Transmission: 28/06/1985 - 02/08/1985
Divorced from her once beloved, Marjorie Belton (Patricia Routledge) is on the lookout from love. Residing, for now, with her mother Alice Tripp (Patricia Hayes), Marjorie seeks to find a new man while working as a bank clerk in Norwich. With the heartbreak of her marriage to Mr Belton rescinding into the past, Marjorie is hitting the dating circuit with an exuberant and effervescent outlook on the opposite sex. Dating, however, is far from easy for Marjorie.
While Marjorie is more than capable of running her own life, her mother is convinced that she should intervene and help force true love’s hand. With a glimmer of charm amongst her bulldozer-like approach, Alice Tripp is a woman for whom agreeing with, more often than not, is the easiest option. Potential suitors are invited round to the family home without Marjorie’s consent and Alice is keen for her daughter to attend live art classes with her in pursuit of men.
Work, too, brings an unwarranted intrusion into her romantic liaisons in the form of her manager Henry Bartlett (James Cossins). Respectably married, Bartlett bumps into Marjorie in a singles bar one evening. Horrified at discovering that he’s drinking in a bar that should be anathema to married men, Bartlett begs Marjorie to smuggle him out. Marjorie duly does this, but finds that it sends Cupid’s arrow flying straight into Bartlett’s heart. Much less overbearing, Sid Parkin (Ronnie Stevens) is a fellow bank clerk and, despite a sparkle of romantic admiration for her, acts very much as her confidante.
Disregarding these obstacles, Marjorie manages to line up a string of dates with potential suitors. Dates find her disco dancing with the cheeky, yet charming Norton Phillips (George Baker), riding pillion alongside the slick but heartless Frank Aston (John Quayle) and being bored to tears by the potato obsessed greengrocer George Banthorpe (Timothy West). In fact, there’s little escape from dating for Marjorie, but she does experience a brief respite when helping out on an amateur production of HMS Pinafore. Even then, though, Marjorie finds male attention awaiting her in the wings.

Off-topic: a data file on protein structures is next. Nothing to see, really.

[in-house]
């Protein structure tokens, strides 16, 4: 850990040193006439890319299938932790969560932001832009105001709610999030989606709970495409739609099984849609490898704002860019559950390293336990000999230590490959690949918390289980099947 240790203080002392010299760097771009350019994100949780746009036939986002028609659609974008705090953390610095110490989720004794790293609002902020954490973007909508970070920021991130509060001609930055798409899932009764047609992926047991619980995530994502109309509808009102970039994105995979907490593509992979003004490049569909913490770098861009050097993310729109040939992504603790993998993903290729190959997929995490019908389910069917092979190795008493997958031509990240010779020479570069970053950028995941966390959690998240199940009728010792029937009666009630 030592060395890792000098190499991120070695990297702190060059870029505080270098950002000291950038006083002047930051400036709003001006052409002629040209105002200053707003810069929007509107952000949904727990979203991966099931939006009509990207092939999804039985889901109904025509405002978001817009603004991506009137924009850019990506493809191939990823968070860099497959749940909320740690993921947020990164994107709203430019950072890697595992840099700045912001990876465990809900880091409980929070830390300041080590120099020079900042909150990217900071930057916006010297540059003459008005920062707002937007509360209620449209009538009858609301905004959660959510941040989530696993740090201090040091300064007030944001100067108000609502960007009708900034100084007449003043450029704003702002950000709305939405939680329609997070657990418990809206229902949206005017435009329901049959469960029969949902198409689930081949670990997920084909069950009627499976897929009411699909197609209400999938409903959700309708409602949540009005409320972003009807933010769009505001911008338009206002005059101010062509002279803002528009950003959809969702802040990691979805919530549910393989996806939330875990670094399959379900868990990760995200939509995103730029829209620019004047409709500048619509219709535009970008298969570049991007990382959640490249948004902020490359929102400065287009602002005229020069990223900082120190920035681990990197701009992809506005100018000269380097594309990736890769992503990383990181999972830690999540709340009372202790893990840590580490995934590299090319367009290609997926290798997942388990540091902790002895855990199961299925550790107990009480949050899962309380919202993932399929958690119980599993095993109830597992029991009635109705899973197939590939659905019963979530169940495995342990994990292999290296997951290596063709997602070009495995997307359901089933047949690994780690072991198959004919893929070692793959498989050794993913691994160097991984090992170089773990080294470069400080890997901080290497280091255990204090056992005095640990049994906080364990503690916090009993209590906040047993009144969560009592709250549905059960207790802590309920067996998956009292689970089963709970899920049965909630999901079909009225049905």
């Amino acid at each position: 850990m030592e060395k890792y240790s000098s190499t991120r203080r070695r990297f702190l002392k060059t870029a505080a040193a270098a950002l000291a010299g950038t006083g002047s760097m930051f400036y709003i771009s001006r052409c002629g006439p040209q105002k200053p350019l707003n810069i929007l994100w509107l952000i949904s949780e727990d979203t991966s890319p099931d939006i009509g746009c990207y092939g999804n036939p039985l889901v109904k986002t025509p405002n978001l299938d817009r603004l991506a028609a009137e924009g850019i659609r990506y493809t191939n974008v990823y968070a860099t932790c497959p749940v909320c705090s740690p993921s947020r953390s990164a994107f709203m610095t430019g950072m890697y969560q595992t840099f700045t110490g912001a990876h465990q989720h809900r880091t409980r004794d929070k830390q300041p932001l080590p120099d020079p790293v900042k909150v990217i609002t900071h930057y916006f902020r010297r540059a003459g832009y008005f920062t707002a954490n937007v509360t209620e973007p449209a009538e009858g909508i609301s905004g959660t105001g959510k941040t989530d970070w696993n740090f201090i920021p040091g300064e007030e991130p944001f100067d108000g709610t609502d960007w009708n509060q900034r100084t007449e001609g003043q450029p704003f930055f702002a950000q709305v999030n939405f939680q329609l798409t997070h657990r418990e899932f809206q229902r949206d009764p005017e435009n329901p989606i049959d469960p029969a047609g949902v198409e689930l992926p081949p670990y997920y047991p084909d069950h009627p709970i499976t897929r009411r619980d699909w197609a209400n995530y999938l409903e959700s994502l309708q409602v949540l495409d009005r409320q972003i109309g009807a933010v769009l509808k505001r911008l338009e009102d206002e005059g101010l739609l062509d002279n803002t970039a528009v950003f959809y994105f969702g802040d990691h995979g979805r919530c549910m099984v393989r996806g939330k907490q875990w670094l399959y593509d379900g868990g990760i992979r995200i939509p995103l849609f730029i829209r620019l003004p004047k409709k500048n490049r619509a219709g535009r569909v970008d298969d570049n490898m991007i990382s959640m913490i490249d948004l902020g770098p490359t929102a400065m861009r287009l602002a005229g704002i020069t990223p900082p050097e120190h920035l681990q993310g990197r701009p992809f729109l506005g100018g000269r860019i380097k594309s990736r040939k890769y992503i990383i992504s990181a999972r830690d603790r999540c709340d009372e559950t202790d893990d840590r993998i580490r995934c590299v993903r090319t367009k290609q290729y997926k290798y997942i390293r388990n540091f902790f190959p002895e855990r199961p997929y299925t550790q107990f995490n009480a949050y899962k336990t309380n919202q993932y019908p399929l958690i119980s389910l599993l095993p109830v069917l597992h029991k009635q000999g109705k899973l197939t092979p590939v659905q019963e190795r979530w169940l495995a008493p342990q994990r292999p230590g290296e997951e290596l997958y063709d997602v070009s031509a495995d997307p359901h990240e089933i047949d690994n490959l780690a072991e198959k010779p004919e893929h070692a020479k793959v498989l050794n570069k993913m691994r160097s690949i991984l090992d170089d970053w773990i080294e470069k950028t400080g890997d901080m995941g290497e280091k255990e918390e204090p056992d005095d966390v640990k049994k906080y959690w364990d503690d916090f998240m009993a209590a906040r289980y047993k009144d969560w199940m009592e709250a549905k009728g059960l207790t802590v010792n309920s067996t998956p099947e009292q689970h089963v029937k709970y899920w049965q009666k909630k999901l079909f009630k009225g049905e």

Only the second sitcom produced by Anglia Television (and the first since the late 70s Backs to the Land), Marjorie and Men was a six episode series that was transmitted on Friday evenings in the summer of 1985. The series was jointly written by John Gorrie and Peter Spence, each writer penning three episodes each. The initial idea for Marjorie and Men had come from John Gorrie and he would also go on to direct the series, having directed endless TV plays and series since the early 1960s.
Peter Spence’s involvement was much more detached and, aside from a brief meeting with Gorrie and producer John Rosenburg, acted merely as a hired writer. Spence suspects that he was brought into the series due to the perception that he excelled at writing for middle-aged women following To the Manor Born. The middle-aged woman that would star in Marjorie and Men, however, was less well known for her comedy prowess.
Aside from a few one-off appearances in Steptoe and Son, Doctor at Large and a string of monologues in Victoria Wood: As Seen on TV, Patricia Routledge was not yet the comedy legend she would later become. Routledge had previously turned down several sitcoms and she had to thoroughly read through five of the scripts before taking on the role. At the time, Routledge told Jan Etherington of the TV Times that the part appealed to her due to Marjorie’s dedication to romance despite the failure of her marriage.
The pursuit of love is a well-worn trope when it comes to television, but it’s a subject which remains eternal, universal and, therefore, relevant. And, in Marjorie and Men, John Gorrie has created a sitcom bathed in warmth and strong performances. Although traditional in its reach, it’s far from staid and, most excitingly, provides the initial steps for a comedy legend in waiting.